Giovedì, 17 Ottobre 2019
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New questions arise as conclave rules change


Vatican City, February 25 - With only four days
remaining before Benedict XVI steps down as pope, new questions
continue to surface regarding how his successor will be elected.
On Monday Benedict issued a decree changing the rules of
the conclave electing the new head of the Catholic Church.
The rule change allows the conclave to take place sooner
than the mandatory 15 days from a papacy's end, and so before
mid-March, the Vatican said.
"The cardinals will be permitted to bring forward the start
of the conclave, if they are all present," said the decree,
called 'motu proprio' in Latin.
Vatican Spokesman Federico Lombardi said: "We cannot
anticipate the date of the conclave, but it is likely a formal
decision will come in the first few days of March".
Benedict, who stunned the world February 11 by announcing
he would become the first pope in almost 600 years to abdicate,
steps down Thursday, February 28 at 20:00 Italian time (19:00
While the precise date of the conclave to elect the new
pope has yet to be announced, cardinals have been arriving in
Rome for weeks.
The number who will ultimately attend dropped by one Monday
following the resignation of Cardinal Keith O'Brien, the United
Kingdom's most senior Catholic cleric, after accusations of
"inappropriate behavior" toward other priests in the 1980s, the
BBC reported.
O'Brien is stepping down from his post as Archbishop of St
Andrews and Edinburgh.
Three priests and a former priest from the Scottish diocese
complained earlier this month to the pope's UK representative
Nuncio Antonio Mennini for what they claimed was the cardinal's
inappropriate behavior toward them in the 1980s, the Observer
newspaper reported.
In a statement Monday, the Vatican said that the pope had
accepted O'Brien's resignation last Monday.
"I have valued the opportunity of serving the people of
Scotland and overseas in various ways since becoming a priest,"
said O'Brien. "Looking back over my years of ministry, for any
good I have been able to do, I thank God. For any failures, I
apologise to all whom I have offended".
The resignation throws the Catholic Church in Scotland into
crisis and strikes a heavy blow to the Church as a whole, as the
Vatican battles for its reputation amidst reports of internal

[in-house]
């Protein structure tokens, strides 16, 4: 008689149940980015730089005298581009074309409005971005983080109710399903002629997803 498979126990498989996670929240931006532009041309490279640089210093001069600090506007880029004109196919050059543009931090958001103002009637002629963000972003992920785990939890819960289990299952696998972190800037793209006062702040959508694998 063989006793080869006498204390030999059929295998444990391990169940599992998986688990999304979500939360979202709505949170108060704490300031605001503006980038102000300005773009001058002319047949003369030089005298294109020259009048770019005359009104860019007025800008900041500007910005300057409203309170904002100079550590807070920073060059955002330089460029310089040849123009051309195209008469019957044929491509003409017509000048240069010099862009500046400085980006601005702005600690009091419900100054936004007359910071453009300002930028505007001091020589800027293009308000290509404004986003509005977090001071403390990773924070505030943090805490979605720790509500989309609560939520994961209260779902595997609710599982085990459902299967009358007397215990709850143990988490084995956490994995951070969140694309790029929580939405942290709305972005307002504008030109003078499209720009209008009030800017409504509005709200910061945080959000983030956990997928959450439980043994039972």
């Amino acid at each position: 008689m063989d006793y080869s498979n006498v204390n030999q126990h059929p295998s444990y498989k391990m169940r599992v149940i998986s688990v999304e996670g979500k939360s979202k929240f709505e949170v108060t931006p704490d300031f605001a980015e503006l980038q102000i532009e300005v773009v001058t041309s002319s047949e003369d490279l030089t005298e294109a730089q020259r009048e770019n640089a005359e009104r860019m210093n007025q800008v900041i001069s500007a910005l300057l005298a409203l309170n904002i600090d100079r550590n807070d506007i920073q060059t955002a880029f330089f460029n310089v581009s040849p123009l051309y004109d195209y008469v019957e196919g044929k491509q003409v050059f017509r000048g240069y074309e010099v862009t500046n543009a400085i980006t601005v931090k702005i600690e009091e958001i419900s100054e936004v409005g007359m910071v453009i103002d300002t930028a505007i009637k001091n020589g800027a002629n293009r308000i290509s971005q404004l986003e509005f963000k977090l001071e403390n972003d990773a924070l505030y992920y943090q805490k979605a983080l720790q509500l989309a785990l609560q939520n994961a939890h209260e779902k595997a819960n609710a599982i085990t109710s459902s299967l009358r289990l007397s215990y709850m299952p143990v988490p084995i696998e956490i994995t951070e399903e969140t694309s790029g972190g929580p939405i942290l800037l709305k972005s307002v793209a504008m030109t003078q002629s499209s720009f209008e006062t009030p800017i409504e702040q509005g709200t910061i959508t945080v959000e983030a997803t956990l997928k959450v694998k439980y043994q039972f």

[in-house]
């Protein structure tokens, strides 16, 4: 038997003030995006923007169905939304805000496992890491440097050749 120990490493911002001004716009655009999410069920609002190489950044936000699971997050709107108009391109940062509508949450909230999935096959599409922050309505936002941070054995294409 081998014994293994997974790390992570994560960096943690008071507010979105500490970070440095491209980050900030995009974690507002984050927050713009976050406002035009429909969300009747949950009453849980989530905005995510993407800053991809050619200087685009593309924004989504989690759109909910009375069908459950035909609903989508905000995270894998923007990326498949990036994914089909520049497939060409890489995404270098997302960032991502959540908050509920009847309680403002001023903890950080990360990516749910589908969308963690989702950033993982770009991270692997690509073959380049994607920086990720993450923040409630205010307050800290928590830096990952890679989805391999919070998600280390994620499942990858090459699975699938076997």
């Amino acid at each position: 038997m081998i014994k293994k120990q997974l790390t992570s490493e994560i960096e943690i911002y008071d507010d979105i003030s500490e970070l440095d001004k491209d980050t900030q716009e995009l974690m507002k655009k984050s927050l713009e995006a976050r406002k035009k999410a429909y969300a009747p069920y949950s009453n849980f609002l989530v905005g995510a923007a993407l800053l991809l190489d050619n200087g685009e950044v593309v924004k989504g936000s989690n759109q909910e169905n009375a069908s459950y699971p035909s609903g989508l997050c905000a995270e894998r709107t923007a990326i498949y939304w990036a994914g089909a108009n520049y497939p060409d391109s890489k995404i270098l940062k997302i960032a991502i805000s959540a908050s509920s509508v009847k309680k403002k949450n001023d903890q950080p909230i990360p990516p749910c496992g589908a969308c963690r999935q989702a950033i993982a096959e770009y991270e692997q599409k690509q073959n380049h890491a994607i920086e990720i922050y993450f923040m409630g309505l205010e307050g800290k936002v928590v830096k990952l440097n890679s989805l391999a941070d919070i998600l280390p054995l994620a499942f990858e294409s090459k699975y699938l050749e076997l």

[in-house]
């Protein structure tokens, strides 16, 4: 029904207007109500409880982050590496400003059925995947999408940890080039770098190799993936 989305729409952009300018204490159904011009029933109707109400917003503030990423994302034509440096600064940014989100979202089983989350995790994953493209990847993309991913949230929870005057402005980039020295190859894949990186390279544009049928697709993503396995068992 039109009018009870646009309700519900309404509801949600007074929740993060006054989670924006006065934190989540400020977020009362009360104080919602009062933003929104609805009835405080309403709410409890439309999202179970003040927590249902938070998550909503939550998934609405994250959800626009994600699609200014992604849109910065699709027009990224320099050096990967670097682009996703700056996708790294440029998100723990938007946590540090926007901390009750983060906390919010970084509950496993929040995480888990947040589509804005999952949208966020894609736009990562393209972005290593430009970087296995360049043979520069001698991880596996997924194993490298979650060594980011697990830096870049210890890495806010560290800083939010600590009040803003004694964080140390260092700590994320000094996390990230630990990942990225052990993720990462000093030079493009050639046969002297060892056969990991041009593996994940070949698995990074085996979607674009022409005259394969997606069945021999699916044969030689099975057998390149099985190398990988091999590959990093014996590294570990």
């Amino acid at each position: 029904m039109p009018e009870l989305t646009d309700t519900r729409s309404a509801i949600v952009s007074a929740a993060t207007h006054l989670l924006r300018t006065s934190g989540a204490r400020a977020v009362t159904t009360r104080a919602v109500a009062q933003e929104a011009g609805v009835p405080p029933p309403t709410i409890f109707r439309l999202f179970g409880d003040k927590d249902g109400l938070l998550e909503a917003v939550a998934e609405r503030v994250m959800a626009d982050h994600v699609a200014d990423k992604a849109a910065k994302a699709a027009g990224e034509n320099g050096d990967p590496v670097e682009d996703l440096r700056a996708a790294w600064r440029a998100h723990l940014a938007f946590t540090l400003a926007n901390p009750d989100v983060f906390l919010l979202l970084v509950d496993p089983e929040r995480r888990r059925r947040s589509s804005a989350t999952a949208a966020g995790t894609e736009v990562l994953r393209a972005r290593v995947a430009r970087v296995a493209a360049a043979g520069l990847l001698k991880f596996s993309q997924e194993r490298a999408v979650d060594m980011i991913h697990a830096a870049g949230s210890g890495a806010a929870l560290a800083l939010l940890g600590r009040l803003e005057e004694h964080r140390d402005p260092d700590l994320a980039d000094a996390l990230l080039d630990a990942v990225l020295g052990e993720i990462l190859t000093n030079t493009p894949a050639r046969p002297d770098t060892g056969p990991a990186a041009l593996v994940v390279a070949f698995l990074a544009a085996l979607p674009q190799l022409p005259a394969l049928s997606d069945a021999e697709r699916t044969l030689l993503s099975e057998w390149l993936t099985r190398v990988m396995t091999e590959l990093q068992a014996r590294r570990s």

corruption, mismanagement and allegations of covering up for
pedophile priests in other parts of the world.
O'Brien was to be Britain's only representative in the
upcoming conclave
He had been planning to retire after the selection of the
new pope.
As well, Cardinal Timothy Dolan of New York, the head of
the Irish Church, Cardinal Sean Brady, former Los Angeles
archbishop Cardinal Roger Mahony and Cardinal Godfried Danneels
of Belgium have all faced calls not to attend over the sex-abuse
scandals that date back decades and have rocked the Catholic
It is one of several scandals plaguing the Church during
the sensitive transition period.
The Vatican announced Monday that Benedict will reveal the
full results of an investigation into the Vatican leaks scandal
"solely to the new pontiff", but parts of it will be disclosed
to members of the conclave to elect his successor.
The announcements came after Benedict met Monday with the
three-cardinal commission that investigated the so-called
Vatileaks affair, which reached its peak last year when the
pope's butler was found guilty and eventually pardoned for
photocopying sensitive Church documents and sharing them with
Italian media.
Since Benedict announced earlier this month that he would
step down February 28, unsourced reports in the Italian press
have alleged that the 300-page dossier on the scandal was the
final straw that triggered Benedict's decision to break from
tradition and abdicate from an otherwise lifetime position.
In a statement, the Vatican said Monday that Benedict had
"decided that the results of the investigation, of which only
His Holiness is aware, will remain at the sole disposition of
the new pontiff".
Shortly thereafter, Vatican Spokesman Federico Lombardi
said that some members of the conclave to elect the next pope
will have foreknowledge of those results, specifying that the
three-cardinal commission "will know to what extent they can and
must" share information that is "useful to evaluate the
situation and to select a new pope" before the conclave.
The authors of the report are Cardinal Julian Herranz from
Spain, former archbishop of Palermo Cardinal Salvatore De
Giorgi, and Cardinal Jozef Tomko from Slovakia

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